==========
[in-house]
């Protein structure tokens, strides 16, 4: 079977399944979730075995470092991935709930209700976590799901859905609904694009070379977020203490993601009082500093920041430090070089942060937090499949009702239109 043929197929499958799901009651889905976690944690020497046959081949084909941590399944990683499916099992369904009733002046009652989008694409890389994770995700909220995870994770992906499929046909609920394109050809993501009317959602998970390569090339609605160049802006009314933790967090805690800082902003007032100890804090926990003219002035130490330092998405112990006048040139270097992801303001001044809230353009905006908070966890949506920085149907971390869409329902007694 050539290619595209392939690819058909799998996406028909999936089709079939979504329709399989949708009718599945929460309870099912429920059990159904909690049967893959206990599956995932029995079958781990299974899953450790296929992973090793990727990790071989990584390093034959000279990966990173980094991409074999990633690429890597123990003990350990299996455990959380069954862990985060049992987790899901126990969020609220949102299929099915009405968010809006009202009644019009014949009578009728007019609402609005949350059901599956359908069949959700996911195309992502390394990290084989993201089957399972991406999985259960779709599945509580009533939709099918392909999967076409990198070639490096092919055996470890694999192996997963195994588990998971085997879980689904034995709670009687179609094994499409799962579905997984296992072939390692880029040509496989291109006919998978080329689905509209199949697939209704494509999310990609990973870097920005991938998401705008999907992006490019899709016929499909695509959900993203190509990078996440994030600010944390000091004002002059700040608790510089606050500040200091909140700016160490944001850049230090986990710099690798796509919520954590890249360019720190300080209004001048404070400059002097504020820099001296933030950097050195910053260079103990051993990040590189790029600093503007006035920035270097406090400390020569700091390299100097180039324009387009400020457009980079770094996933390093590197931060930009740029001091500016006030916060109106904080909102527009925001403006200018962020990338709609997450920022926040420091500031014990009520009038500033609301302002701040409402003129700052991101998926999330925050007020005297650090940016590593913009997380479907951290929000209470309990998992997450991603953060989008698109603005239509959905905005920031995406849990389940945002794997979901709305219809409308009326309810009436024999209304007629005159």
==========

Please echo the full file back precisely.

[in-house]
């Protein structure tokens, strides 16, 4: 079977399944979730075995470092991935709930209700976590799901859905609904694009070379977020203490993601009082500093920041430090070089942060937090499949009702239109 043929197929499958799901009651889905976690944690020497046959081949084909941590399944990683499916099992369904009733002046009652989008694409890389994770995700909220995870994770992906499929046909609920394109050809993501009317959602998970390569090339609605160049802006009314933790967090805690800082902003007032100890804090926990003219002035130490330092998405112990006048040139270097992801303001001044809230353009905006908070966890949506920085149907971390869409329902007694 050539290619595209392939690819058909799998996406028909999936089709079939979504329709399989949708009718599945929460309870099912429920059990159904909690049967893959206990599956995932029995079958781990299974899953450790296929992973090793990727990790071989990584390093034959000279990966990173980094991409074999990633690429890597123990003990350990299996455990959380069954862990985060049992987790899901126990969020609220949102299929099915009405968010809006009202009644019009014949009578009728007019609402609005949350059901599956359908069949959700996911195309992502390394990290084989993201089957399972991406999985259960779709599945509580009533939709099918392909999967076409990198070639490096092919055996470890694999192996997963195994588990998971085997879980689904034995709670009687179609094994499409799962579905997984296992072939390692880029040509496989291109006919998978080329689905509209199949697939209704494509999310990609990973870097920005991938998401705008999907992006490019899709016929499909695509959900993203190509990078996440994030600010944390000091004002002059700040608790510089606050500040200091909140700016160490944001850049230090986990710099690798796509919520954590890249360019720190300080209004001048404070400059002097504020820099001296933030950097050195910053260079103990051993990040590189790029600093503007006035920035270097406090400390020569700091390299100097180039324009387009400020457009980079770094996933390093590197931060930009740029001091500016006030916060109106904080909102527009925001403006200018962020990338709609997450920022926040420091500031014990009520009038500033609301302002701040409402003129700052991101998926999330925050007020005297650090940016590593913009997380479907951290929000209470309990998992997450991603953060989008698109603005239509959905905005920031995406849990389940945002794997979901709305219809409308009326309810009436024999209304007629005159």